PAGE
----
If They Use It, They Will Fund: Life Cycle for Expert Search Portals

November 11, 2007

There is no way around it, it will take substantial effort to keep Playing History viable for the future. This is a common feature for expert search style tools. The good news is that all sorts of groups already do it, including CHNM‘s History Matters. There are substantial costs, while there are strategies for off setting those costs the bottom line is that if it is useful and used it will become something worth funding and maintaining for the future.

Cost: Links break: In the ideal situation this site links to some 3000-5000 games, these links will need to be checked and updated over the entire life of the project. There are of course some tools for automatically checking them, but often sites will also change their content, requiring at least someone to check the links on an annual or bi-annual basis.

Mitigating that Cost: It might be possible to connect with a publisher to publish editions of a dead tree version, one might be able to roll the limited money related to the books into biannual refresh of the project.

Another option: As the site becomes more of a community it will be possible to involve power users from that community to contribute content. On the most basic level, giving users the ability to flag broken links would reduce the need for checking them, beyond that power users could recommend and review games they have found and used.

Unlike an archival, or web article style project. These types of projects are often concerned with preserving their projects for the ages. At least for the time being, I am not. At least initially there really wont be that much of value to save. The site will function more as a web portal, and the content is really at the end of the link after your search on someone else’s server.

With a bit of TLC it would be very reasonable to keep such a site operational for 7 years, at which point if it was successful, lets say tens or hundreds of thousands of users, it would warrant further investment to migrate to PHP 15 or whatever were up to then. If it is not successful I am sure someone will have built a better mouse trap and the world will continue to turn.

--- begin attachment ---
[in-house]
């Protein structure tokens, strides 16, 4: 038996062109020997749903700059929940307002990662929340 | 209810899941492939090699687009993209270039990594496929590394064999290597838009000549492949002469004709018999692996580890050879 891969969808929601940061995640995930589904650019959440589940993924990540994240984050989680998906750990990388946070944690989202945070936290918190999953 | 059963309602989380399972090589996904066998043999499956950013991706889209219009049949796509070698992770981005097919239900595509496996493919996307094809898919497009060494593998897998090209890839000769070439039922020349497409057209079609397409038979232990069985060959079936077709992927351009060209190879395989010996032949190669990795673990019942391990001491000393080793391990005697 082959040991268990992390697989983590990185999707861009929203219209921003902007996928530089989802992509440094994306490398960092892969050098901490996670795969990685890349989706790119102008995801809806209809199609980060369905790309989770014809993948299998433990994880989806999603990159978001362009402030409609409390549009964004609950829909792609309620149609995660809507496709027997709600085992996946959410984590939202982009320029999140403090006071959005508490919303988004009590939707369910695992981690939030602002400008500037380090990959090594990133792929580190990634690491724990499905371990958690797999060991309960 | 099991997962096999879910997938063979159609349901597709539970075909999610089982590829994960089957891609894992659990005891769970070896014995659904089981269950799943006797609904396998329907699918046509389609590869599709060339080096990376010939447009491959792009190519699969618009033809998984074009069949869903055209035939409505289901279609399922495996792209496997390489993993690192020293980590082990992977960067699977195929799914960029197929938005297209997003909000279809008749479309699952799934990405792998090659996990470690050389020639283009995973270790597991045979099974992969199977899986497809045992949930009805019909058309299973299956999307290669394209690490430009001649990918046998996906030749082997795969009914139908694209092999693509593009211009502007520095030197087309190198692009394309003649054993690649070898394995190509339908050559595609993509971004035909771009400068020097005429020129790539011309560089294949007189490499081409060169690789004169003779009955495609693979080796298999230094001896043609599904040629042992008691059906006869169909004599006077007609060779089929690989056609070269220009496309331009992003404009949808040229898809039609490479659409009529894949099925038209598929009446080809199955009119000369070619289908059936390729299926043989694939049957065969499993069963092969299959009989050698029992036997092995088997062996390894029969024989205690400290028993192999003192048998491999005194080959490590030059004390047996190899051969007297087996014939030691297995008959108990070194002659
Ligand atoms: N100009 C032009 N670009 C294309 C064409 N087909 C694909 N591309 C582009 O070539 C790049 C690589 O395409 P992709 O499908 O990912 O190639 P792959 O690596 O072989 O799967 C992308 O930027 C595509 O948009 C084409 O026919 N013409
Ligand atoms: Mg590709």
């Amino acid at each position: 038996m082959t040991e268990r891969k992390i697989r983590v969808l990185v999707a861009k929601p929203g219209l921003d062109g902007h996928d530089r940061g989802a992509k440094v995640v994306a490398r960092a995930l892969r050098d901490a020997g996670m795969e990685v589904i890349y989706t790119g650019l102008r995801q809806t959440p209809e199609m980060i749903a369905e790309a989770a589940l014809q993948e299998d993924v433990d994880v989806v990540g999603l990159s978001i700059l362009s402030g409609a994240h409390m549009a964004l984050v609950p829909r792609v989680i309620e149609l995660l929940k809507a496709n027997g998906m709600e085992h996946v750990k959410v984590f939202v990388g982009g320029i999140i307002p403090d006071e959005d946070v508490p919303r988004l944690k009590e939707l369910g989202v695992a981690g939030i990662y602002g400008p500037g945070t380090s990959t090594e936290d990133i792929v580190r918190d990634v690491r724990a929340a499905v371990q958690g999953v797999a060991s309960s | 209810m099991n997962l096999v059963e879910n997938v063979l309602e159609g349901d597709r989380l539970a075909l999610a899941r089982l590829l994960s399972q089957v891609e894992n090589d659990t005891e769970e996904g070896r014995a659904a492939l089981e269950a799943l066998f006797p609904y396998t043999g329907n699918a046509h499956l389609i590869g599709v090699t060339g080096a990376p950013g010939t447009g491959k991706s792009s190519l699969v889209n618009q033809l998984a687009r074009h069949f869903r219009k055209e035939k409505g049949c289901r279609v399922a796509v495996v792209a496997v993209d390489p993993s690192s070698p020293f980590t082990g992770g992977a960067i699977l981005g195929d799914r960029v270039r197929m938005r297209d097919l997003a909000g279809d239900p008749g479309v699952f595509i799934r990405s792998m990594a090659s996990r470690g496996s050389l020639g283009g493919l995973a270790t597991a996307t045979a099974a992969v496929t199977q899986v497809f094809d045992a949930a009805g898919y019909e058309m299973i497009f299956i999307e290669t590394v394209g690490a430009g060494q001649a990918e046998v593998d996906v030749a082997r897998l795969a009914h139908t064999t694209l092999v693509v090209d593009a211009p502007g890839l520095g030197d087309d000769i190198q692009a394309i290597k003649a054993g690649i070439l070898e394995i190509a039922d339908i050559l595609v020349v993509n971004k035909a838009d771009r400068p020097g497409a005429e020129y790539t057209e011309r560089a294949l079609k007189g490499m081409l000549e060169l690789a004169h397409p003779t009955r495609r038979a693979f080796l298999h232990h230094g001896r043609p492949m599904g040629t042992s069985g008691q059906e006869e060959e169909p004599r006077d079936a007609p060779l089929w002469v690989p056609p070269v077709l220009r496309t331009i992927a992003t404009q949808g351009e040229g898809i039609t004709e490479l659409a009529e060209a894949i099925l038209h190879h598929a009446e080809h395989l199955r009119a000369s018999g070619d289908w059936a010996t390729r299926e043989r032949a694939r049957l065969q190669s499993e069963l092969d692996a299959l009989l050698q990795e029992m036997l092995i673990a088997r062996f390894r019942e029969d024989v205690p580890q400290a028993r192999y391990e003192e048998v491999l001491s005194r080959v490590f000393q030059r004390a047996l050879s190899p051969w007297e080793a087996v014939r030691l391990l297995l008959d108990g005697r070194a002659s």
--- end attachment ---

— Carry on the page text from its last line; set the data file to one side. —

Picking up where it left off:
How Much Will It Cost!

November 4, 2007

As I have thought about this project it has become apparent that there are several different levels on which it would be possible to proceed. I decided to post them here to bounce them off an audience. Below I have laid out what I would do with grants of varying sizes. Does this look like a good use of money?

Cost: Just About Nothing
This scenario would require me picking up a bit more knowledge of PHP and MySQL. I would start to catalog games in a database and then build a PHP front end for the site. It may well be that there is something ready made that I could bend to fit my purpose. ( I don’t know that much about Drupal or other CMS tools those could well be the way to go). From there I could manipulate Google’s custom engine to search the games sites directly and the contents of the site itself. Many of the more flashy features, a “Games Backpack”, a portal for games developers, integration with state standards, would all have to wait till the site received more funding. The only expense, outside of my time, would be to register the domain and host the site.

Cost $50,000
With $50,000 things would probably be very similar. Most of the money would go toward contracting out the design and site layout to a web designer/programmer. The goal here would be to build a stable and attractive site with a database backend that I could then populate with information on the games that I aggregated. Any money left over would be spent on interns, or a graduate assistant to help me aggregate the content. Hiring a designer would both improve the quality of the site and also rapidly increase the speed at which the site could be operational. By contracting out the web design I will be able to focus more on the content, improving the quality of both.

Cost 150,000
$150,000 would allow me to develop more of the features I initially laid out. Here I would consider hiring a web designer/programmer to work full time for a year, and then use the remaining money to hire interns or a graduate assistant to aggregate the content. Ideally, with this much money I could spend most of my time evangelizing the tool, working to build our user community making the project attractive enough to acquire additional funding to extend Playing History’s capabilities.

Cost 300,000
With 300K I would hire the same people that I did in the 150k scenario, but I would hire them for an additional year. This would allow us to spend much more time integrating user feedback and rolling out more of the stages I discussed earlier. In all the scenarios the goal would be to work toward acquiring additional funds to extend, expand, and add additional functionality.

Those are rough outline of how I have been thinking about funding the project. So, doe it sound feasible? Are there big things I am leaving out?